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Sizzling Trevino sparks U.S. to 12-4 lead in Chrysler Cup

Everybody figured he would be a huge success on the Senior PGA Tour, but Lee Trevino is cramming a season of excellence into a month. Already a winner of two tournaments and $160,000 in his rookie season, Trevino continued his hot play in the first round of the Chrysler Cup on Thursday by making six birdies and helping the United States to a 12-4 lead over an International team of senior golfers.

"I'm still playing very well," said Trevino, after teaming with partner Chi Chi Rodriguez to defeat Bob Charles and Bruce Crampton 4 and 2. "I'm in a groove. Hopefully it will stay for a long time. I've got a lot of confidence right now in everything _ bunkers, chipping, putting. A lot of confidence."

Trevino is unused to match play, but it didn't bother him on Thursday in gusting winds at the Tournament Players Club at Prestancia. The format was team best-ball match play, where the low score

among teammates counts for the hole. Victories were determined by number of holes won, not by strokes.

Each match was worth four points. Gary Player and Harold Henning took the only International victory with a 2 and 1 win (meaning they were up by two holes with only one to play) over Miller Barber and Don Bies. Arnold Palmer and Orville Moody defeated Peter Thomson and Roberto De Vicenzo 1-up and Al Geiberger and Dave Hill defeated Billy Dunk and Bruce Devlin 4 and 3.

The wind gusted up to 40 mph but that was of little concern to Trevino, always known as one of the game's best wind players.

"I like the wind," he said. "The harder it blows, the more I like it. It makes you concentrate more. You're hitting golf shots you normally don't hit when it blows that hard. You're hitting shots that are damn-near ridiculous."

One was the 6-iron Trevino hit from 112 yards on the par-4 ninth hole. That would be like a baseball player hitting home runs over a wall just behind the infield. But with the wind, Trevino _ who would normally hit an easy pitching wedge from that distance _ punched his shot 8 feet behind the hole for a birdie.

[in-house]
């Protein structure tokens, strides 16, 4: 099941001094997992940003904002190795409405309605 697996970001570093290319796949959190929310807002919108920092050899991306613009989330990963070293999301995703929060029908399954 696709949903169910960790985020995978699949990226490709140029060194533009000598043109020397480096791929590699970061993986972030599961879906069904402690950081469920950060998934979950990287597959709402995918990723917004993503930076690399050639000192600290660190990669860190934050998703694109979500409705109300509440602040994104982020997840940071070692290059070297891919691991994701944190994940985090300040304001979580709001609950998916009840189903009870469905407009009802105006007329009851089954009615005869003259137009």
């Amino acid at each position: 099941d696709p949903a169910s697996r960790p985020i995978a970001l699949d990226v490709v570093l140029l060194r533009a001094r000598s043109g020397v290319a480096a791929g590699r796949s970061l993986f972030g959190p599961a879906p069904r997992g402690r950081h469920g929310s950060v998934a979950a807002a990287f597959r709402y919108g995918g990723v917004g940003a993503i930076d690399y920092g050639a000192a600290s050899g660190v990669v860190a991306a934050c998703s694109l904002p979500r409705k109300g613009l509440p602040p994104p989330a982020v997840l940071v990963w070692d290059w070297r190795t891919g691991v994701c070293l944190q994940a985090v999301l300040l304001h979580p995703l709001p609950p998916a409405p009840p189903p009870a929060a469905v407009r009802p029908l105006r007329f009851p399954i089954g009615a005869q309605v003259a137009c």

He also birdied the 10th hole after needing a 6-iron for a 134-yard shot. That put him and Rodriguez up by two. Trevino closed out the match with a 25-foot birdie putt at the 16th.

Trevino's play had Rodriguez, who made two birdies, in awe. "I never went on vacation as far as he hits it," quipped Chi Chi. "We have three tours. The senior tour, the super-senior tour and the Lee Trevino tour."

Trevino will go head-to-head today against Charles, the 1989 Senior PGA Tour money leader, in individual match play competition. Each match is worth two points, so 16 points will again be at stake today.

The Palmer-Moody victory on Thursday was not easy. They were behind most of the day because the 67-year-old De Vicenzo kept making miraculous birdies and pars. The Americans didn't take the lead until Moody made a 20-foot putt at the 17th hole.

The match came down to the 18th hole, where all four players had birdie putts. Thomson's was the closest, but the five-time British Open champ missed a 5-footer that would have tied the match and narrowed the score to 10-6.

Geiberger and Hill were never seriously threatened in their victory over Devlin and Dunk. The Americans lost only one hole all day and closed the match after the 15th hole.

Player, the International captain, and Henning won their match over Barber and Bies when Henning made a 2-foot birdie putt at the 17th hole. The turning point for them was at the 15th, where with the match even and Henning's second shot in the water, Player decided to go for the par-5 in two.

Standing 238 yards from the hole, Player carried his 3-wood shot 1 foot over the water and onto the green. He two-putted for a birdie and the lead.

"We played the outstanding shots just at the right time when we needed them," Henning said.

They'll need more of those shots if they are to upset the Americans, who lead the series 3-1. The United States team has more depth and the streaking Trevino. But most of the points are available over the weekend, when they compete for 28 on Saturday in team best-ball stroke play competition and 40 on Sunday in individual stroke (medal) play matches.